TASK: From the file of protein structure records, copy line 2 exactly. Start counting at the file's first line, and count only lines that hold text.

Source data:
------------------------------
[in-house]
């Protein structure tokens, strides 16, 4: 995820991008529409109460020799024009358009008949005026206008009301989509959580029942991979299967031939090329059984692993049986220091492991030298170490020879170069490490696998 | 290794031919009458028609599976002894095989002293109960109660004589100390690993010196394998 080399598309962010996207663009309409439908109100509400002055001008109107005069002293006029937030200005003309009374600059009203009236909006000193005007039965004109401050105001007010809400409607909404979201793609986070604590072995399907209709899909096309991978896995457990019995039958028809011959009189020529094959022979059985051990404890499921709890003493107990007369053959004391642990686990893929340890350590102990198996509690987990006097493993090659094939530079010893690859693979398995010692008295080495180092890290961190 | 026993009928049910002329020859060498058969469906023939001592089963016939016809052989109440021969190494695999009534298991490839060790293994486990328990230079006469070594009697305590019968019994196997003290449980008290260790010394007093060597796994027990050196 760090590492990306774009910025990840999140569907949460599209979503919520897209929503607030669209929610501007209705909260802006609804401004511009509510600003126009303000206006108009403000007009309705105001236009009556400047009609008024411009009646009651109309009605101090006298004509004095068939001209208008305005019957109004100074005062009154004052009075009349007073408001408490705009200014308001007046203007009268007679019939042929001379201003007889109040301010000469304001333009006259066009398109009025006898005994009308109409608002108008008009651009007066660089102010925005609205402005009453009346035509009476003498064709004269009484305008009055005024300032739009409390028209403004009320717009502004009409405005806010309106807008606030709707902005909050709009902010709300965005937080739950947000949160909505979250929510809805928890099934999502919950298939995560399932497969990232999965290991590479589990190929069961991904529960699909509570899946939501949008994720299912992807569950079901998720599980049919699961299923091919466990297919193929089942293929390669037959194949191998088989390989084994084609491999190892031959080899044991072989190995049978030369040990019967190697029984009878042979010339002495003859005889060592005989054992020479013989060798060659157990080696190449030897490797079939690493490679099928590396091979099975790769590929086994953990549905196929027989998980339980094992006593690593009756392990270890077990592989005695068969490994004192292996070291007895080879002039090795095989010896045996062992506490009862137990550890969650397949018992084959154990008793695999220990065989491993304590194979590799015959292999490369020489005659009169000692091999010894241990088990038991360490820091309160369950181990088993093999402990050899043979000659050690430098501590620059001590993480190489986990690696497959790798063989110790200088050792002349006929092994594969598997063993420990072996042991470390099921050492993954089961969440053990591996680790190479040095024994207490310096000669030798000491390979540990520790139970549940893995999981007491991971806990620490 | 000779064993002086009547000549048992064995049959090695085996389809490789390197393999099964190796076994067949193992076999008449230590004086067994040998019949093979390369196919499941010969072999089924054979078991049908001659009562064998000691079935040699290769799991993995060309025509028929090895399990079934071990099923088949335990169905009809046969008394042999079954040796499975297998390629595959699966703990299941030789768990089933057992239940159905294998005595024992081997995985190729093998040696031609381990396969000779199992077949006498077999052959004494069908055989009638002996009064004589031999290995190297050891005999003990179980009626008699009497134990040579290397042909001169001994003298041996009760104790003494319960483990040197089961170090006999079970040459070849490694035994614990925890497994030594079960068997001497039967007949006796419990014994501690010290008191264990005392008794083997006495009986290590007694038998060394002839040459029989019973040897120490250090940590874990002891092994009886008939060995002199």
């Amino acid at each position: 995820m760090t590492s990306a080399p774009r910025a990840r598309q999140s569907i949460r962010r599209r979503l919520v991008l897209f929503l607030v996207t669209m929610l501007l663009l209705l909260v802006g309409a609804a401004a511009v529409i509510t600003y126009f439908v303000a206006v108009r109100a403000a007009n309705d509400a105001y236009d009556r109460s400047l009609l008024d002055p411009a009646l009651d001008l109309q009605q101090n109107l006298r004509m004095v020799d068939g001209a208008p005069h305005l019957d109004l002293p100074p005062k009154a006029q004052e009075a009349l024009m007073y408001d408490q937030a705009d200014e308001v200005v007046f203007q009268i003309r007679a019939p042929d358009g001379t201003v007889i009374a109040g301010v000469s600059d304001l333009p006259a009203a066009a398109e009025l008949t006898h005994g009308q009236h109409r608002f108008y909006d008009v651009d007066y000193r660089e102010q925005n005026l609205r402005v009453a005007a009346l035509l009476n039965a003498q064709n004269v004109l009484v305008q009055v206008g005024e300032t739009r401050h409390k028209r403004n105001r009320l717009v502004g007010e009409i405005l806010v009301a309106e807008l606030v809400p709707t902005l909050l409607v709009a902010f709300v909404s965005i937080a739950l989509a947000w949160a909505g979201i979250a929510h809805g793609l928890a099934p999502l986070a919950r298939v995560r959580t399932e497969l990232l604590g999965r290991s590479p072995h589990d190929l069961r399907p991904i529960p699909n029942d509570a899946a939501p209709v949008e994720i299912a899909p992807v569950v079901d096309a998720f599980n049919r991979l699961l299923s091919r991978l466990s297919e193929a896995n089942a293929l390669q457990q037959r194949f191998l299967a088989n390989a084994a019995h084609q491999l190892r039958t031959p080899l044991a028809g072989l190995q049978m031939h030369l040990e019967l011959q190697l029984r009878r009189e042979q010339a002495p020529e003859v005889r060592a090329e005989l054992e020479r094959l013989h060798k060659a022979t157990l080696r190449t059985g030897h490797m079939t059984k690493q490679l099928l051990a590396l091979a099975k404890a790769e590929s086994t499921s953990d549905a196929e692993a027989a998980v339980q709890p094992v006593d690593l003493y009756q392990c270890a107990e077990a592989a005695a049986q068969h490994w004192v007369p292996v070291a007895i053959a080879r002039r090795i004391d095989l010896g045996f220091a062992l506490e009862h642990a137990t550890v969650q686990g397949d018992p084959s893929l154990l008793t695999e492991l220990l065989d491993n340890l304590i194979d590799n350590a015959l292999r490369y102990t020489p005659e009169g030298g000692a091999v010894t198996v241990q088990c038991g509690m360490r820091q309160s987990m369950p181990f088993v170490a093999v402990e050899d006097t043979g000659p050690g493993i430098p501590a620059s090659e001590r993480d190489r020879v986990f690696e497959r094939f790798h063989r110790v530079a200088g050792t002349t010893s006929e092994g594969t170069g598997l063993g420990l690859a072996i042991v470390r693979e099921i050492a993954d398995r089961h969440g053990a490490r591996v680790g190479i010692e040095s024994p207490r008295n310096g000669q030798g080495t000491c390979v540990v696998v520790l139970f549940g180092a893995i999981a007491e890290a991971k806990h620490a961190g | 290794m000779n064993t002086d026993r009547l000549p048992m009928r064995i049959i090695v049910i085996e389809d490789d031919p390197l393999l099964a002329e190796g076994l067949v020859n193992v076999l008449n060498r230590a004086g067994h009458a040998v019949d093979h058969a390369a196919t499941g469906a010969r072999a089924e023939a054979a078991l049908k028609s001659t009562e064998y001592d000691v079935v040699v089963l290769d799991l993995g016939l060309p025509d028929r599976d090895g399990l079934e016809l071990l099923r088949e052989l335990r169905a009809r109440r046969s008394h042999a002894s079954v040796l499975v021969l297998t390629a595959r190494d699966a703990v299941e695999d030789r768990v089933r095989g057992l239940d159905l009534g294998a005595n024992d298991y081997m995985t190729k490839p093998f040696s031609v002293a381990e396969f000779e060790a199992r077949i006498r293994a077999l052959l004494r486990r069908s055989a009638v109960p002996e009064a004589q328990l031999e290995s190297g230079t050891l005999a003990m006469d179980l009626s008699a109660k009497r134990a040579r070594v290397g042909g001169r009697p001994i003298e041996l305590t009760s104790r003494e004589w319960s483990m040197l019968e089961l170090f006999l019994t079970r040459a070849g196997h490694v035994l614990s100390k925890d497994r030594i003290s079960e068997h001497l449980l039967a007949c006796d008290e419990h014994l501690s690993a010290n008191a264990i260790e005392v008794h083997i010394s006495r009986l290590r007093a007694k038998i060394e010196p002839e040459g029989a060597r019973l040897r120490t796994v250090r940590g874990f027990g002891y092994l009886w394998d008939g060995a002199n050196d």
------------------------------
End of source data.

């Protein structure tokens, strides 16, 4: 995820991008529409109460020799024009358009008949005026206008009301989509959580029942991979299967031939090329059984692993049986220091492991030298170490020879170069490490696998 | 290794031919009458028609599976002894095989002293109960109660004589100390690993010196394998 080399598309962010996207663009309409439908109100509400002055001008109107005069002293006029937030200005003309009374600059009203009236909006000193005007039965004109401050105001007010809400409607909404979201793609986070604590072995399907209709899909096309991978896995457990019995039958028809011959009189020529094959022979059985051990404890499921709890003493107990007369053959004391642990686990893929340890350590102990198996509690987990006097493993090659094939530079010893690859693979398995010692008295080495180092890290961190 | 026993009928049910002329020859060498058969469906023939001592089963016939016809052989109440021969190494695999009534298991490839060790293994486990328990230079006469070594009697305590019968019994196997003290449980008290260790010394007093060597796994027990050196 760090590492990306774009910025990840999140569907949460599209979503919520897209929503607030669209929610501007209705909260802006609804401004511009509510600003126009303000206006108009403000007009309705105001236009009556400047009609008024411009009646009651109309009605101090006298004509004095068939001209208008305005019957109004100074005062009154004052009075009349007073408001408490705009200014308001007046203007009268007679019939042929001379201003007889109040301010000469304001333009006259066009398109009025006898005994009308109409608002108008008009651009007066660089102010925005609205402005009453009346035509009476003498064709004269009484305008009055005024300032739009409390028209403004009320717009502004009409405005806010309106807008606030709707902005909050709009902010709300965005937080739950947000949160909505979250929510809805928890099934999502919950298939995560399932497969990232999965290991590479589990190929069961991904529960699909509570899946939501949008994720299912992807569950079901998720599980049919699961299923091919466990297919193929089942293929390669037959194949191998088989390989084994084609491999190892031959080899044991072989190995049978030369040990019967190697029984009878042979010339002495003859005889060592005989054992020479013989060798060659157990080696190449030897490797079939690493490679099928590396091979099975790769590929086994953990549905196929027989998980339980094992006593690593009756392990270890077990592989005695068969490994004192292996070291007895080879002039090795095989010896045996062992506490009862137990550890969650397949018992084959154990008793695999220990065989491993304590194979590799015959292999490369020489005659009169000692091999010894241990088990038991360490820091309160369950181990088993093999402990050899043979000659050690430098501590620059001590993480190489986990690696497959790798063989110790200088050792002349006929092994594969598997063993420990072996042991470390099921050492993954089961969440053990591996680790190479040095024994207490310096000669030798000491390979540990520790139970549940893995999981007491991971806990620490 | 000779064993002086009547000549048992064995049959090695085996389809490789390197393999099964190796076994067949193992076999008449230590004086067994040998019949093979390369196919499941010969072999089924054979078991049908001659009562064998000691079935040699290769799991993995060309025509028929090895399990079934071990099923088949335990169905009809046969008394042999079954040796499975297998390629595959699966703990299941030789768990089933057992239940159905294998005595024992081997995985190729093998040696031609381990396969000779199992077949006498077999052959004494069908055989009638002996009064004589031999290995190297050891005999003990179980009626008699009497134990040579290397042909001169001994003298041996009760104790003494319960483990040197089961170090006999079970040459070849490694035994614990925890497994030594079960068997001497039967007949006796419990014994501690010290008191264990005392008794083997006495009986290590007694038998060394002839040459029989019973040897120490250090940590874990002891092994009886008939060995002199």